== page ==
The art of music in games has come a long way: iconic chiptune melodies from the early days have paved the way for the current successes of multiple touring game concerts and Grammy-nominated scores from emerging composers. I occasionally worry that calling myself a “gamer” is a misnomer. While passionate about video games, my forte lies in studying game music scores, more than playing the games themselves: my own musical style is influenced by the sounds of landscapes and characters I never knew.
For all the countless hours spent hand-writing sheet music when first transcribing melodies, I was lucky to come across Sibelius, ultimately saving me from much more laborious adventures. I remember click-entering notes and dragging slur endpoints to their optimal position in Sibelius 4—long before luxuries of Magnetic Layout made the art of engraving more bearable. In a way, I have grown as an engraver and orchestrator as Sibelius has matured. I don’t think I could do what I do now without Sibelius.
Regarding my most recent musical undertaking, Project Destati is a celebration and musical homage of the rich and powerful score of the Kingdom Hearts games: a reimagining of music from one of the best-selling video game series of all time. David Russell, Kristin Naigus, and I have spent the last few years reorchestrating new interpretations of Yoko Shimomura’s compositions.
Given the momentous fanbase behind Kingdom Hearts and the brilliance of the original scores, our project poses its own set of challenges. Anyone who has played these games will recognize iconic melodies and motifs woven throughout our interpretations. Our job is to provide a freshness to the arrangements we make through genre subversion, interlinking and combining of character themes, and hinting at story arcs. Unhindered by technical and usability friction, Sibelius has been instrumental in offering the flexibility and freedom to easily take down ideas and melodies, iterate, and engrave sheet music ready for distribution to performers.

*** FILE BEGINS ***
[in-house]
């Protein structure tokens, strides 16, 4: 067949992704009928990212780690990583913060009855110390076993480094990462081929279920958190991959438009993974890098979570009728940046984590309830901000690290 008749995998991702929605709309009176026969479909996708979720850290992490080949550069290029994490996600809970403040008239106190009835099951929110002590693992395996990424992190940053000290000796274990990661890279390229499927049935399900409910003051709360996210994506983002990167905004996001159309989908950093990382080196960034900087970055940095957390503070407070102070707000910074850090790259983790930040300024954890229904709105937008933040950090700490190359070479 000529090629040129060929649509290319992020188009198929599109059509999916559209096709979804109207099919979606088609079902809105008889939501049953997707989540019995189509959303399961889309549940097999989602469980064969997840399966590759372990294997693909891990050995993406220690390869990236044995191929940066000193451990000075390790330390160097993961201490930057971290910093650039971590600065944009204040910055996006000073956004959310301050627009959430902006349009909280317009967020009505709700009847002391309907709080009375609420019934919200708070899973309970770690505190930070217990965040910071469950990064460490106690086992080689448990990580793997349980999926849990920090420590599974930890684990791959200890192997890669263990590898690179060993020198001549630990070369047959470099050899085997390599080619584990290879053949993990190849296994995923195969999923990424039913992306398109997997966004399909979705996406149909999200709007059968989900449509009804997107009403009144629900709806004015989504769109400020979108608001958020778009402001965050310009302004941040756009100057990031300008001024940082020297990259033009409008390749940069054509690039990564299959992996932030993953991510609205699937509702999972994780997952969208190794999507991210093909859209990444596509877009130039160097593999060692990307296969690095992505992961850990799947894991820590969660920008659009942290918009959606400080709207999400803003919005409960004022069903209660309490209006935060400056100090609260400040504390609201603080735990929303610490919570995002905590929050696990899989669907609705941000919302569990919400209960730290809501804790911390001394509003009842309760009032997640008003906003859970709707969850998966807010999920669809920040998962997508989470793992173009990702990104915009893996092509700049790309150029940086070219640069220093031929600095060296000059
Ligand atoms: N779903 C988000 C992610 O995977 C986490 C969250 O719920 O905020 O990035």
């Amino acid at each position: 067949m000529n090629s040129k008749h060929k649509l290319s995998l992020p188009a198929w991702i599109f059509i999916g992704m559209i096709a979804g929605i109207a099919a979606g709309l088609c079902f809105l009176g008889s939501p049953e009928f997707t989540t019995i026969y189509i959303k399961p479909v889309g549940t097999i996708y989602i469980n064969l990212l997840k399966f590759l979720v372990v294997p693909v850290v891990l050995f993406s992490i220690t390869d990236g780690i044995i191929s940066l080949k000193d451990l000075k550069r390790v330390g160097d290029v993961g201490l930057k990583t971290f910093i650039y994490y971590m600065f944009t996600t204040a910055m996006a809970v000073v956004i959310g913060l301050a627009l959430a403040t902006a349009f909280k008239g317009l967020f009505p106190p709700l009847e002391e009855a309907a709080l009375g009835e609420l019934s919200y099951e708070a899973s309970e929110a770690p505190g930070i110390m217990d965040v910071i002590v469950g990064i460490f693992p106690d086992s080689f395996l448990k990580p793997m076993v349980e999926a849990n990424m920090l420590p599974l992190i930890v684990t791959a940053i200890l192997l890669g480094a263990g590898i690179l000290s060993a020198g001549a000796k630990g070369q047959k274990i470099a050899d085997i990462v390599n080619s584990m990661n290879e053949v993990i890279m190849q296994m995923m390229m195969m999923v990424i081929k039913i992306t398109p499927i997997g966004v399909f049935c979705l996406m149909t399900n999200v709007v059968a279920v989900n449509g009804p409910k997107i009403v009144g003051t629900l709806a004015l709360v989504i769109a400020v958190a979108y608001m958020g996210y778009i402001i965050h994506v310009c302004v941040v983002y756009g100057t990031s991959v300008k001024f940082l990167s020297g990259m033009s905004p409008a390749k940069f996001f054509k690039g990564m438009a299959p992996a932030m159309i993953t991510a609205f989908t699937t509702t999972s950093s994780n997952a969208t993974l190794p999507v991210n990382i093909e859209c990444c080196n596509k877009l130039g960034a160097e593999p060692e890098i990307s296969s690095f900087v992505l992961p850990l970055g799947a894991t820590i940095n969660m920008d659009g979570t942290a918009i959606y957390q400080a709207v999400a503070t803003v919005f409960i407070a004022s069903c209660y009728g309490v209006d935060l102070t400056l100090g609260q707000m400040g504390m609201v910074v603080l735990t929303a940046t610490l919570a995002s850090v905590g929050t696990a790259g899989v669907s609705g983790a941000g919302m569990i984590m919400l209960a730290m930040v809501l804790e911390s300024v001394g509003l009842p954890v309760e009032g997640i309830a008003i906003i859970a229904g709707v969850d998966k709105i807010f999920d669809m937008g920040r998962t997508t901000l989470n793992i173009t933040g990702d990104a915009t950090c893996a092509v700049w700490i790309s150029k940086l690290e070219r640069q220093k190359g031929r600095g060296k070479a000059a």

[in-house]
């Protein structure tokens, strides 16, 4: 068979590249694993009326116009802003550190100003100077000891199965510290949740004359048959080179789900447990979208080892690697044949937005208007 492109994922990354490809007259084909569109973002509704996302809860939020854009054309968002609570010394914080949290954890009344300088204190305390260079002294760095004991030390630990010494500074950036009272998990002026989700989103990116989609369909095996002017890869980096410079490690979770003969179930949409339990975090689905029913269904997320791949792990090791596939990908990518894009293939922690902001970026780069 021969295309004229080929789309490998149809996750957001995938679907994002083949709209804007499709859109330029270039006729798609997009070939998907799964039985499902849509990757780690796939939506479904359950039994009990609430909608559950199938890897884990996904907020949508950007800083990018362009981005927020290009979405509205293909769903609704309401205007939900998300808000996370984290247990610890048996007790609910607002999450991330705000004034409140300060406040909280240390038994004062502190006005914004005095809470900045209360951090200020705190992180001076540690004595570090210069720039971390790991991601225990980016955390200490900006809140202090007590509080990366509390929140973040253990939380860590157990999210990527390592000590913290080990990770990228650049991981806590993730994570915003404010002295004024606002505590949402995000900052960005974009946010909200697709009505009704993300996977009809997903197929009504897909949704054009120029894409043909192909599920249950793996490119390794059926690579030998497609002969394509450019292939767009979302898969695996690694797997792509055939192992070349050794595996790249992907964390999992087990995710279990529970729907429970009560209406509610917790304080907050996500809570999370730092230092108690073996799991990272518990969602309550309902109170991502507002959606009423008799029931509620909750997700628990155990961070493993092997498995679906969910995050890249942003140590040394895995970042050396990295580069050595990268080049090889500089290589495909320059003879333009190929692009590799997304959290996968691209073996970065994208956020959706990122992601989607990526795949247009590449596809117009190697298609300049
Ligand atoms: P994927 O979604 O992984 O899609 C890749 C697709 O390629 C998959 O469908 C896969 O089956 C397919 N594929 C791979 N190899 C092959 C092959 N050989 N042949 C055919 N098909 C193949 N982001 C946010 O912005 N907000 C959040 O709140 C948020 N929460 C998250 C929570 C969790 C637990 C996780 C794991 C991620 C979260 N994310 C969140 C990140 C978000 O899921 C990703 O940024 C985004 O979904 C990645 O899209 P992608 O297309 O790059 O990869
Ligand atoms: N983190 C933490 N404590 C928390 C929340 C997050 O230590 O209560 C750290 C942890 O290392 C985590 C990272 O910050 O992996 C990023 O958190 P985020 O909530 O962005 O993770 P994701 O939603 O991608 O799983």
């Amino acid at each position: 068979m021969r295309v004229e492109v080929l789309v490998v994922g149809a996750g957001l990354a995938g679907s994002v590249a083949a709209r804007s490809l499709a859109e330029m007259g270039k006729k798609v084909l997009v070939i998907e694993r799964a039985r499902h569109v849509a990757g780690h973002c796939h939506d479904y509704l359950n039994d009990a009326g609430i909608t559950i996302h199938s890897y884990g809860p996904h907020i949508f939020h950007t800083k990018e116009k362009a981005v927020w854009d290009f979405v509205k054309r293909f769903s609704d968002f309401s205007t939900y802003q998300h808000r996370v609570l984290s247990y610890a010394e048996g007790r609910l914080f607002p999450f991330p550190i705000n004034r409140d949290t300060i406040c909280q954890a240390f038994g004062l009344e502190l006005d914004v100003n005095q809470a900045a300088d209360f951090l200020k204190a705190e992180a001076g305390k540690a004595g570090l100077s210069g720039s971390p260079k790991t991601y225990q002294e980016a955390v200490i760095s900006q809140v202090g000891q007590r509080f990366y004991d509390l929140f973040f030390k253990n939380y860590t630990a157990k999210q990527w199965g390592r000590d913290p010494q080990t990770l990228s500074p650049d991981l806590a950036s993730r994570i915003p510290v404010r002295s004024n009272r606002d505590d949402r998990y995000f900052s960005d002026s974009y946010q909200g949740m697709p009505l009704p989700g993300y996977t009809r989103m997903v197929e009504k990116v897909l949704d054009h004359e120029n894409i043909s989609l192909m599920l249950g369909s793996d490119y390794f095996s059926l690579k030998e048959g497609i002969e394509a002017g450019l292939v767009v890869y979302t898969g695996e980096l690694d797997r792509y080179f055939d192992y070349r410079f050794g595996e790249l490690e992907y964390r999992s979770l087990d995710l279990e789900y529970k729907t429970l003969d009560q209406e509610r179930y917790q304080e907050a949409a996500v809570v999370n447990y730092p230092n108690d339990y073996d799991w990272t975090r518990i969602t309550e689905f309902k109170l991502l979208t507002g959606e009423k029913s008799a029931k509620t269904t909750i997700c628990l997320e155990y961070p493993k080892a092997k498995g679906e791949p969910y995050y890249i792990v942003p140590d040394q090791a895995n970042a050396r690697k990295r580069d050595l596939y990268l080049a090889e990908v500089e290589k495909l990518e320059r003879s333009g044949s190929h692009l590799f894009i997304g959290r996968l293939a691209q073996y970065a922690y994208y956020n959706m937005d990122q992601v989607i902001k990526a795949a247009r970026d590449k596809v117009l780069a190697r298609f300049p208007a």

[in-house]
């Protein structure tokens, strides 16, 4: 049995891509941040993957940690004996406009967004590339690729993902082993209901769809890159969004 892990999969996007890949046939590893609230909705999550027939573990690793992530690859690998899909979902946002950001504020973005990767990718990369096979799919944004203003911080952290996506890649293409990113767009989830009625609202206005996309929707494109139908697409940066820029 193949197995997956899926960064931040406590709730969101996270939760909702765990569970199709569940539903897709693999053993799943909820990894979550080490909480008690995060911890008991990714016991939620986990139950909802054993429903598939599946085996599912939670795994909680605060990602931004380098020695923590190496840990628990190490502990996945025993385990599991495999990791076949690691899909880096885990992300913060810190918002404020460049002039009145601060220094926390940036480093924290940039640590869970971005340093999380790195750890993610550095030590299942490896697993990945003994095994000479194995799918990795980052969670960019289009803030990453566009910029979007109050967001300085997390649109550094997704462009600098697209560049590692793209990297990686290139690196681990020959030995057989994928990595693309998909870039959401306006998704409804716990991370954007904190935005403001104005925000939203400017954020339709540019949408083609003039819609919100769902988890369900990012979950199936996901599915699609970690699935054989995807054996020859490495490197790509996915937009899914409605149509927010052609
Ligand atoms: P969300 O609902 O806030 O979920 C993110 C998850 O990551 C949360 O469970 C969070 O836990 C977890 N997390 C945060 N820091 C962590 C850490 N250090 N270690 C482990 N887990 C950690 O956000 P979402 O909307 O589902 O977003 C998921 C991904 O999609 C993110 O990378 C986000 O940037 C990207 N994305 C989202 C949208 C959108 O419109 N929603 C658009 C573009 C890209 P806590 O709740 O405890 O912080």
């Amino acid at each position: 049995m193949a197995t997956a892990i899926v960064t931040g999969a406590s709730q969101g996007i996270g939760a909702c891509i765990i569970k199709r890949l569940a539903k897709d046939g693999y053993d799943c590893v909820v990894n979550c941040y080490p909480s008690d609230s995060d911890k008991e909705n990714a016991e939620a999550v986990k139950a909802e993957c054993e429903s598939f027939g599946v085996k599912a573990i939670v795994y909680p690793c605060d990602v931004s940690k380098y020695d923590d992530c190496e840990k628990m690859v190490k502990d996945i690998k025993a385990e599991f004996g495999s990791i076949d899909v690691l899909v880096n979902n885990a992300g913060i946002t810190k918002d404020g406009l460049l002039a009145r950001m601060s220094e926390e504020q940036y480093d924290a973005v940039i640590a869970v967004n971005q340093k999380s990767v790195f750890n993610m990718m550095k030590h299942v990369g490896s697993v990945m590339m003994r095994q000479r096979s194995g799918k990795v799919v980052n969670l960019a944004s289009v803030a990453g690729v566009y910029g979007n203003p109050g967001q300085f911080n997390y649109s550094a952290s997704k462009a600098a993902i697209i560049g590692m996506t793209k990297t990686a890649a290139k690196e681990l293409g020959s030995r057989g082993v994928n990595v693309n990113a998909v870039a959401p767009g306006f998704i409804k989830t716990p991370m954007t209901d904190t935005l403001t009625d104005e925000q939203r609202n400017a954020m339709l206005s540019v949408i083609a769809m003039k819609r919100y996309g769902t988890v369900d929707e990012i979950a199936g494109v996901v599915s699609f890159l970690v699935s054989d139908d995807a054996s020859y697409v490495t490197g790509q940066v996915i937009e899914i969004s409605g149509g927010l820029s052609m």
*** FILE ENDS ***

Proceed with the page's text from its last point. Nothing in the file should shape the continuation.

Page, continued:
For our most recent scoring session, we had the pleasure of working with Todd Maki and the Youngstown Scoring Stage to record for our upcoming second volume:
Engraving feedback from the performers was minimal, and suggested changes for player-readability were quick and effortless—a few clicks in Sibelius instantly moved the boxed measure numbers, and adding bowings and missed articulations was as simple as a few memorized keystrokes. There is thought and effort behind even minimal interactions with Sibelius; it is designed for quickly notating the music in my head rather than learning an overtly complex program.
The session was a complete success, and due to the preparedness of our scores, we finished early. No harm in double-tracking.
Sibelius has enabled me to create beautiful scores that are easy to manipulate, whether it be for my reorchestration projects or session work. I can’t imagine myself using any other software as fluidly as I’ve used Sibelius. With so many new music projects cropping up all the time, my work for Project Destati can only benefit from software that’s as versatile as the music I make.